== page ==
The Veil Spread Over All Nations

A good many Bible students have thought it somewhat surprising that so little is said in the Scriptures about what is generally called the future life. Even Christ Jesus has little to say about it, perhaps because his teachings deal so directly with unending life. Paul has this to say in his second epistle to Timothy: "Jesus Christ, who hath abolished death, and hath brought life and immortality to light." This is in accord with the prophecy in the twenty-fifth chapter of Isaiah regarding the wonderful things which will be done by God when "the vail that is spread over all nations" is not merely lifted but destroyed. The prophecy goes on: "He will swallow up death in victory; and the Lord God will wipe away tears from off all faces." As we read these words we need not wonder at this outburst of gladness which follows: "Lo, this is our God; we have waited for him, and he will save us: ... we will be glad and rejoice in his salvation."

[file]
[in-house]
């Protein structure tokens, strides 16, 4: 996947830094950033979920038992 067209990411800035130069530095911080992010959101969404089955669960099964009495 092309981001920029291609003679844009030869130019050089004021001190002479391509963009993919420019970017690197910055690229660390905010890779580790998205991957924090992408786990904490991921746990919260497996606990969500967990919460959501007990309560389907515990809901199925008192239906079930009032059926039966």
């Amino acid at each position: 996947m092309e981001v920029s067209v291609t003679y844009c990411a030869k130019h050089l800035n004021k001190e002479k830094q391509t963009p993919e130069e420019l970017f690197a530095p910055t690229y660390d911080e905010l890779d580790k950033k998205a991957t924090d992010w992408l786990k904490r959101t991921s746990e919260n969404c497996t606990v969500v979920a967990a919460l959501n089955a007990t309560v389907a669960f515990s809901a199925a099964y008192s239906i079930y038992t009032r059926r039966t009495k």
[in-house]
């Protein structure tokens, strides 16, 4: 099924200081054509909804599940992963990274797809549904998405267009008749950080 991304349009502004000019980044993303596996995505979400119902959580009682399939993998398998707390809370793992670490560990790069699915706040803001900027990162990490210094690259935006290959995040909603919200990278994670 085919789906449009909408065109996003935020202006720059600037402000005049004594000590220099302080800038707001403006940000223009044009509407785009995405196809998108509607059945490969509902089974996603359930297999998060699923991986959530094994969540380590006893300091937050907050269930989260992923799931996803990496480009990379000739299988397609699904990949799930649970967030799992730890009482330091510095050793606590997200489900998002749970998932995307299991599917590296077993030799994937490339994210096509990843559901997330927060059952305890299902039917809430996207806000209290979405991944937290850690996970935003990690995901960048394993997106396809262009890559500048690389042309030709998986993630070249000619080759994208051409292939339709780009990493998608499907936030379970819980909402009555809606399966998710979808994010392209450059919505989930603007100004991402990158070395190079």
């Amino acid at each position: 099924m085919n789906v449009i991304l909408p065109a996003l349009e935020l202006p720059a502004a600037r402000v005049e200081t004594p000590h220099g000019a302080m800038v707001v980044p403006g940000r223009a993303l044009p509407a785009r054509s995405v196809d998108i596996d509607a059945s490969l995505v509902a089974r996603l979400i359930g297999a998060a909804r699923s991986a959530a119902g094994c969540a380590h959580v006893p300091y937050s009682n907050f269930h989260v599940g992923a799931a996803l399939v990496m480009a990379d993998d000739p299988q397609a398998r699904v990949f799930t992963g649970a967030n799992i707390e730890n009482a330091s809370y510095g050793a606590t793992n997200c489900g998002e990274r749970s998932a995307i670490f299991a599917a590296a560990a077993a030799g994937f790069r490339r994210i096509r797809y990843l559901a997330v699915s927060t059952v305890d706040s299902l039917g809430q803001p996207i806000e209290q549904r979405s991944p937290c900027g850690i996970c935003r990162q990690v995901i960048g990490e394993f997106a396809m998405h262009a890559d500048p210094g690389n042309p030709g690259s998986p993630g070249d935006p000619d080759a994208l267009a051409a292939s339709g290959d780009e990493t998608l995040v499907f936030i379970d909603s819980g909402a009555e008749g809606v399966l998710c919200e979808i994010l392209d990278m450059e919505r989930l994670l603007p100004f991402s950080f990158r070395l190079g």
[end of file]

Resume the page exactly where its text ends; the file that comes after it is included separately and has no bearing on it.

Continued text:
Too seldom are these words of the Master remembered: "If a man keep my saying, he shall never see death." Even when confronted by the material evidence of death, Jesus denied its reality, and so should we. To God no one is ever dead, for Christian Science makes it clear that God, infinite Mind, sees always His own reflection, which can never include death. On page 427 of Science and Health Mrs. Eddy says, "If it is true that man lives, this fact can never change in Science to the opposite belief that man dies." Throughout her teachings she urges us to press on toward complete overcoming of the belief in matter, sin, disease, and death, the latter being characterized in Scripture as "the last enemy that shall be destroyed." No one could ever claim that death is any part of God's creation, as we shall see in reading the first chapter of Genesis and the two closing chapters of Revelation. In spite of this, however, belief in the inevitability and reality of death is almost universal. Such being the case, it is clear that the belief in death must be overcome either here or hereafter, until we realize the full intent of Paul's words in his first epistle to the Corinthians, "Death is swallowed up in victory."

The Dictates of One's Conscience
January 25, 1919

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